Churchill’s top dog
If not for the COVID-19 pandemic, Peter Perron would be in the midst of his 34th year of coaching high school football at Sir Winston Churchill.
“At the end of the school day, you can go home now. It’s a big hole in your life and you wonder what you are going to do with yourself,” he said. “I am missing the kids and the joy, the excitement, enthusiasm and apprehension of what we are going up against.”
During a normal season, Perron runs five practices a week unless there’s a game day. He is on the field with the team until 6 p.m., gets home at seven, has a bite to eat and then is up until midnight preparing for next day’s classes and football practice. It all begins again at 6:30 a.m. the next day.
Perron added to his busy schedule a few years ago when he was helping to coach the Niagara Raiders of the Canadian Junior Football League. He did it for a few years before he decided it was putting a strain on his health.
“It is a lot of work and there are sacrifices you make with respect to family, but for me, it’s all about working with kids, seeing them develop, getting them from A to B and seeing them be successful in football and life,” the 57-year-old native off Buckingham, Que., said. “There are a lot of life lessons that help down the road.”
He describes football as a tool.
“The kid are taught to be good young men and they become successful. It’s teaching work ethic, it’s teaching dedication and my strong emphasis is on family.”
That family focus is evident when former Bulldogs get together for alumni parties and golf tournaments.
“It started with (former head coaches) Jim Harrison and John Gammage and we will have guys from 1959 play golf. It’s always a full house (for events) and people are always asking when the next one is.”
Perron describes his coach philosophy as ever-evolving.
“It’s like my philosophy on life and you can never stand still,” he said. “My philosophy is be good, be a good citizen and be kind to the other people, but you have to work hard in life because nothing is going to be handed to you.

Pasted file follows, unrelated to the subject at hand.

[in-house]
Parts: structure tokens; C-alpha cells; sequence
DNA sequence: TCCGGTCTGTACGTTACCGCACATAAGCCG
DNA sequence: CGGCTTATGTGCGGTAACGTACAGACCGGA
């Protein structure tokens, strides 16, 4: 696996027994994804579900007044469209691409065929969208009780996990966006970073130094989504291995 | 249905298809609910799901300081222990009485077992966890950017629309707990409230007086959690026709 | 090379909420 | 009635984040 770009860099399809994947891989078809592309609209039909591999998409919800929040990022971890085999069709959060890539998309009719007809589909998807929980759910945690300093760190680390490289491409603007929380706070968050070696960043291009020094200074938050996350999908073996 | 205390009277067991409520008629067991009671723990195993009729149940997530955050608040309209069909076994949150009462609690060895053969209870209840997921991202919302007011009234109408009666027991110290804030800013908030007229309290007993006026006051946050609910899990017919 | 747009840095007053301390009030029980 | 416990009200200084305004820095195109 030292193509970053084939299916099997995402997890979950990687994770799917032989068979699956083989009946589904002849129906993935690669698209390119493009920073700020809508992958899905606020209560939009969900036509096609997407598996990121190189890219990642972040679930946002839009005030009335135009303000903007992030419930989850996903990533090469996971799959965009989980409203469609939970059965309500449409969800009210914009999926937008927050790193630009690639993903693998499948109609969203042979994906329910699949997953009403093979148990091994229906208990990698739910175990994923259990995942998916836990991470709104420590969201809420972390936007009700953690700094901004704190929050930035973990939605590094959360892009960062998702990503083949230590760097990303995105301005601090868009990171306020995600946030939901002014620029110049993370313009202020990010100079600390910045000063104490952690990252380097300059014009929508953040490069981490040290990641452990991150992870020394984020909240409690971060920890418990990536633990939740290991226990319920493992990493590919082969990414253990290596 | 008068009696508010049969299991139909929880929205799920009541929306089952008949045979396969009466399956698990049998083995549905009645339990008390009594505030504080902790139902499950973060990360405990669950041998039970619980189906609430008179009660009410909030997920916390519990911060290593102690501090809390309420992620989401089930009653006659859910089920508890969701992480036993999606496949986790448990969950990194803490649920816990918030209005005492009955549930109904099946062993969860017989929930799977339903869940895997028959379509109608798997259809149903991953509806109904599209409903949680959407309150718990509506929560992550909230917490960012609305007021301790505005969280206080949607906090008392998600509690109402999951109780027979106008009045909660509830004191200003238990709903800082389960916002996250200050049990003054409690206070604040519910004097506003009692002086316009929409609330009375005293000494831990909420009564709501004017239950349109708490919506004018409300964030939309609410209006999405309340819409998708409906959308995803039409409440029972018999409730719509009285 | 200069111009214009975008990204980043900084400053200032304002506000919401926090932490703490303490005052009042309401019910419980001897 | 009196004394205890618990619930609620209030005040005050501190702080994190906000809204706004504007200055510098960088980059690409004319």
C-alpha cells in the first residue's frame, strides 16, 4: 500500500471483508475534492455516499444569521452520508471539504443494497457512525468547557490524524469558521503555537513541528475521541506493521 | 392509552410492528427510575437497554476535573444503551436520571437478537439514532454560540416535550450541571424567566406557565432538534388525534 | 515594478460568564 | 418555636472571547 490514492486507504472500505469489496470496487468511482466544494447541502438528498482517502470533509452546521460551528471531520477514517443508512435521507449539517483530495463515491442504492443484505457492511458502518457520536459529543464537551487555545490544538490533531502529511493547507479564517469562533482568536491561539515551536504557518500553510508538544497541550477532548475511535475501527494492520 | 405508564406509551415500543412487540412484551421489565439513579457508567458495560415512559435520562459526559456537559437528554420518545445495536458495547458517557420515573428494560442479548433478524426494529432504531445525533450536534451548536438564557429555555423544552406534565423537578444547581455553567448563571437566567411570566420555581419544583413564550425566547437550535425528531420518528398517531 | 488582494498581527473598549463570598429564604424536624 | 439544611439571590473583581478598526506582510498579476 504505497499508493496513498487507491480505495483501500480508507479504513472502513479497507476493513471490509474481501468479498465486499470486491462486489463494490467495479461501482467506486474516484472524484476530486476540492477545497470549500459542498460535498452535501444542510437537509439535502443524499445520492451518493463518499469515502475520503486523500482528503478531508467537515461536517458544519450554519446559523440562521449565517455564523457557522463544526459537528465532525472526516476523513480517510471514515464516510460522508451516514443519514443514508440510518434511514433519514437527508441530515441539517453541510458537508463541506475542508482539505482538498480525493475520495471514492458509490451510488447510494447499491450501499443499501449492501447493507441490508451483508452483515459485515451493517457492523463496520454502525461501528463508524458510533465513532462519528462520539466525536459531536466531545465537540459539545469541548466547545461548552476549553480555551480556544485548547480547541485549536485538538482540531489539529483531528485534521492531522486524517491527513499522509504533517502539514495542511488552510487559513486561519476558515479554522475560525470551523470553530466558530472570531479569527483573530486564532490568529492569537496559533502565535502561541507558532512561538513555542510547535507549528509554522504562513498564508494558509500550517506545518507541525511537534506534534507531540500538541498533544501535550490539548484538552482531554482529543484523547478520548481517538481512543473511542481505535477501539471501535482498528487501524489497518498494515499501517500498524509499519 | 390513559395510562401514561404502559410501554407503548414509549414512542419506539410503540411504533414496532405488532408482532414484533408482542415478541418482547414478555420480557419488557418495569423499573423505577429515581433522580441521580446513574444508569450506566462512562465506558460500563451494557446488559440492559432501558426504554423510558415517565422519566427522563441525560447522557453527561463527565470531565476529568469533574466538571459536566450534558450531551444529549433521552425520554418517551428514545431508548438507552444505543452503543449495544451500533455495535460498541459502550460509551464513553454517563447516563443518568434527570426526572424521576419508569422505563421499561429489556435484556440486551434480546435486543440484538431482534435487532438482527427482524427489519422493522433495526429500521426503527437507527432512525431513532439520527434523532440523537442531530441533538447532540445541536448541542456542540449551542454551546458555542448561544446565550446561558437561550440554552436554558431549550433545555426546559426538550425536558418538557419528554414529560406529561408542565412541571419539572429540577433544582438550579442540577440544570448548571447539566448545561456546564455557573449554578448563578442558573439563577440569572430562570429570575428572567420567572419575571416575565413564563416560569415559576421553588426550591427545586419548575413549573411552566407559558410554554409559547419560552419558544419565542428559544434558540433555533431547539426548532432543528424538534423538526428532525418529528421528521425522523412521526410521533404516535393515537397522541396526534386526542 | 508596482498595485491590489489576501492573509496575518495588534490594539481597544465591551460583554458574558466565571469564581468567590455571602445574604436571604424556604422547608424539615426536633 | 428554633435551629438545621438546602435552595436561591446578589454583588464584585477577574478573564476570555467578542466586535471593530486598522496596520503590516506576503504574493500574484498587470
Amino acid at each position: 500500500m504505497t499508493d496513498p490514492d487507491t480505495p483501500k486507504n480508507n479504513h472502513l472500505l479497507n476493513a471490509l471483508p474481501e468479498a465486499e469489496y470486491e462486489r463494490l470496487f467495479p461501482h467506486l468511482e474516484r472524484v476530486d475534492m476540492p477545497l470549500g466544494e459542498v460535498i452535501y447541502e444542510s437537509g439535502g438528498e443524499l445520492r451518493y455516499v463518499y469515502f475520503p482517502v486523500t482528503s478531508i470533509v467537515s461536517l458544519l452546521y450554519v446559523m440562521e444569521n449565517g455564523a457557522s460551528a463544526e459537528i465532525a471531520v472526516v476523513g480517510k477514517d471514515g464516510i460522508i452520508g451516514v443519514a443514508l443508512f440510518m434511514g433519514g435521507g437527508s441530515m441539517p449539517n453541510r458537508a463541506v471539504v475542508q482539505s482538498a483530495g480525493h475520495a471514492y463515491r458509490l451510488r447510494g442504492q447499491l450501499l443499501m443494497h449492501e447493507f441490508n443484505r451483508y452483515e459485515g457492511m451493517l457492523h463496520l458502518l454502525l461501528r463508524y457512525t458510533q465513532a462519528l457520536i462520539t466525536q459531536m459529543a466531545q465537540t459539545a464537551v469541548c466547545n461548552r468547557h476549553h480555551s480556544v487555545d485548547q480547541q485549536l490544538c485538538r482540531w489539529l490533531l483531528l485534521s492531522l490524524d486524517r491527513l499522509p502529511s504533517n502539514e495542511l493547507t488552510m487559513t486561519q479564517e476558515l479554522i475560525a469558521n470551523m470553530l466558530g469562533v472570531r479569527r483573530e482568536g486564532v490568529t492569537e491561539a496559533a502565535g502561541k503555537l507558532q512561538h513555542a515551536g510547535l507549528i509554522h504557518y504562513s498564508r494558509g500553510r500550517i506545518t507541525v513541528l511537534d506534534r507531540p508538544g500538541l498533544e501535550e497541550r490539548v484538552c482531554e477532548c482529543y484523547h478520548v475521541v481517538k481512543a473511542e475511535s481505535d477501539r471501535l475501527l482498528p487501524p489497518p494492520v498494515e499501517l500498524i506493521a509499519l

“You can make excuses in life but you always have to meet that challenge.”
He feels high school football is an important part of school life.
“I have my religion and that is a priority too, but football is almost like a religion to me,” he said. “It is what it develops in a person and it’s a sport that challenges you to be tough and work together. I can go out there and be a star but it means nothing if you don’t have 11 other guys with you working hard. And it’s taking things from sport that make you a better person in life.”
Perron has plenty of empathy for his football players who are missing their seasons, especially the 12B students.
“This was going to be a really great year because we had the right number of 12Bs coming back, we had a good crop of younger kids in the skill positions that were in Grades 10 and 11 last year, and the Grade 9s we had last year played in senior games. Seeing the Grade 9s I have this year with their size and experience in minor football, it was going to be great.”
He wasn’t predicting a championship, but felt the Bulldogs, who made the Niagara Region High School Athletic Association final last season, would have been extremely competitive.
“This would have been the completion of an upward trend.”
Many of his football players are holding out hope of having a spring season in 2021 and Perron feels anything is possible.
“You have to be optimistic and we have to pray that this COVID pandemic will be over eventually. It may not be but you have to think the glass is half full and not half empty. There are no problems, only solutions and it’s how to find that solution.”
Perron’s football passion started as a member of Philemon Wright Falcons, a high school in Gatineau, Que., where Perron was a member of a team that won a provincial championship.
“That’s where I got my love of football. You win a championship football game and you’re playing Montreal. It was a big thing in those times.”
He moved on to play two years of university football with the Ottawa Gee-Gees as a hybrid lineman/linebacker. His head coach was Joe Moss, a former NFLer, and his linebacker coach Ray Nettles, was a CFL hall of famer.
“We had a great pedigree of coaches who were there with us.”
While attending teacher’s college, he helped one of his professors, Dr. McKelvey, place five students in internships and McKelvey returned the favour by putting in a good word for Perron with John Ashley, who was the head of the history department and an assistant football coach at Sir Winston Churchill. The school was looking for someone to teach French immersion science, physical education and coach football and other sports.
“I fit the bill. I could teach French immersion science, I could do phys-ed, I could coach football amongst other sports and in those days it was a bit of an influence.”
Perron had an interview with Churchill principal Eric Mitchinson in January of 1986 and started teaching and coaching that fall. At the time, Harrison was the head football coach with assistants Paul Salfi, Ashley and Stan Oprzedek. When Harrison retired, Gammage took over as head coach and he was succeeded by Perron in 1999.
In addition to football, Perron has also coached basketball and track and field at Churchill. He still coaches track but gave up basketball because coaching two sports at once was too much.
“There came a point in life when family life had to take precedence.”